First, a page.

Friday, July 06, 2007

Wrong day in the lake

Yesterday Chuck took the kids down to the lake for a quick swim before supper. I stayed home, ostensibly to work on SVI administrative stuff and start dinner, though I didn't quite get to the latter. It was a scorcher of a day and though our un-air-conditioned house with its log walls and deep roof overhang stays pretty cool, things were getting pretty hot and sticky even chez nous. A swim was a welcome bit of refreshment for them all.

They came back raving about how warm the lake was in the little bay where they swim, in front of the GRUBS garden. "Almost like bathwater" they said. Now, in the context of a glacier-fed lake, "almost like bathwater" just means "cold, but not painfully so." It means it's tough to get wet, but after a few minutes it feels not so bad, at least not until you start to turn blue. My kids, born and raised on this lake, don't mind cold water. At Halcyon Hot Springs they will willingly play in the "cold plunge" pool, which is a mere 50 degrees F. But Chuck concurred -- the lake was incredibly warm in the bay. Actually enjoyable for someone raised in Ontario to swim in.

Today was another scorcher and the kids were eager for a post-supper dip, so I volunteered to take them down. I'm not much of one for ice cold water, having also been raised in Ontario. I'd heard the "bathwater" word the day before, and I was looking forward to a nice dip.

Erin, as always, was the first to hit the water. "Argghhh! It's freezing!!!" she said. At first I thought she was kidding. She's the one who never minds cold water; she normally says "naw, it's not cold," and waltzes right in, even when it is cold. But she wasn't kidding. Even after she stood there, half in, for a few minutes, her legs kept aching from the cold. The rest of us ventured slowly in. Partly.

I grabbed the thermometer from the GRUBS garden to test the water -- a mere 54 degrees Fahrenheit. Yikes!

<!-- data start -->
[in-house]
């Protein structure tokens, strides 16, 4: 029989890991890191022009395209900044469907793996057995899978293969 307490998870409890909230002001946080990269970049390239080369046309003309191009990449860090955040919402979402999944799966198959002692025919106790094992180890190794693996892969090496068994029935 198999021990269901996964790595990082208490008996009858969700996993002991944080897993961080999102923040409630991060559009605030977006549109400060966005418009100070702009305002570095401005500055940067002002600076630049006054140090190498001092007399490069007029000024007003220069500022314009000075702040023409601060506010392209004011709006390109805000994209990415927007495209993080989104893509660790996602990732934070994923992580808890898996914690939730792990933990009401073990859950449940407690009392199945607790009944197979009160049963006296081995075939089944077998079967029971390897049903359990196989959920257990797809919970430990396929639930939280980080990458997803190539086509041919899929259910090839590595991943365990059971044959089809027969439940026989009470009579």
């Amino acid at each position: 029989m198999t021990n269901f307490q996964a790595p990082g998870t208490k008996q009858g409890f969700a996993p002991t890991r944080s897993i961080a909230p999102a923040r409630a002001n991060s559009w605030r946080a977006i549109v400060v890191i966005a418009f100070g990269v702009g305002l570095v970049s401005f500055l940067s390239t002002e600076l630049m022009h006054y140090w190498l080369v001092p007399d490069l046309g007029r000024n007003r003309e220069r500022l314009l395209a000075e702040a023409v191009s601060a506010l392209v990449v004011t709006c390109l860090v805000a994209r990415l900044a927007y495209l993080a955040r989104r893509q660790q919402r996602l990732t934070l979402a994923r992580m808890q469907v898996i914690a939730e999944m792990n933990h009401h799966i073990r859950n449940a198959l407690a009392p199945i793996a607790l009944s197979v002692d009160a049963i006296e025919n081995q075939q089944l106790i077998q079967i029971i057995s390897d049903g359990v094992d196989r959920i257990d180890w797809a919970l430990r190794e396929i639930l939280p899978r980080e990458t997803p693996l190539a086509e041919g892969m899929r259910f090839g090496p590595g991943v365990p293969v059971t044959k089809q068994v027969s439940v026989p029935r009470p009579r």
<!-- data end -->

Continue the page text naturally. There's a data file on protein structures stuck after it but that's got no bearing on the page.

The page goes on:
Slocan Lake is deep, very deep -- as deep as 1700 feet at one point. And so it holds incredible amounts of water. The top few feet will warm up in summer (and cool down in winter) but the bottom 95% of the water in the lake stays at pretty much the same temperature year-round.

Even with winter cold snaps of minus twenty for days on end, the lake doesn't freeze, except maybe just a foot or two around the edges. Except back in '54 (or was it '57? they still talk about it...) it was so calm and so cold for so long that there was ice from New Denver to Silverton.

Calm is what's needed for the air to affect the surface water temperature, and I guess that's what there wasn't between last night and tonight. We live up a side canyon, and we certainly didn't experience any appreciable wind, but clearly something stirred up the water enough to stir the icy depths up to the surface.

We all eventually got in. Only Erin (on purpose) and Fiona (by way of an accident) dunked their heads. No one but Erin stayed in for more than a couple of minutes. Sheesh, did I ever pick the wrong day to be the designated parent at the lake.

Afterwards we ate lots of cherries off the nearby trees for dessert. It's our civic duty to eat as many cherries as we can off town trees to reduce the bear risk. Consider it community service.


  1. Can I volunteer for that service LOL

    Beautiful, beautiful lake!

  2. Very beautiful - how I would love to lay eyes on it in real life! Sounds even worse to swim in than Lake Superior though - brrrrrrrrrr!

  3. I often swim in the ocean on NS's south shore in the summer, and it usually gets up to a whopping 10C (about 50F). However, I am only prepared to swim in the ocean when there are waves. I need to have the waves to play in, or I'm not going in! You do get comfortably numb after a while!


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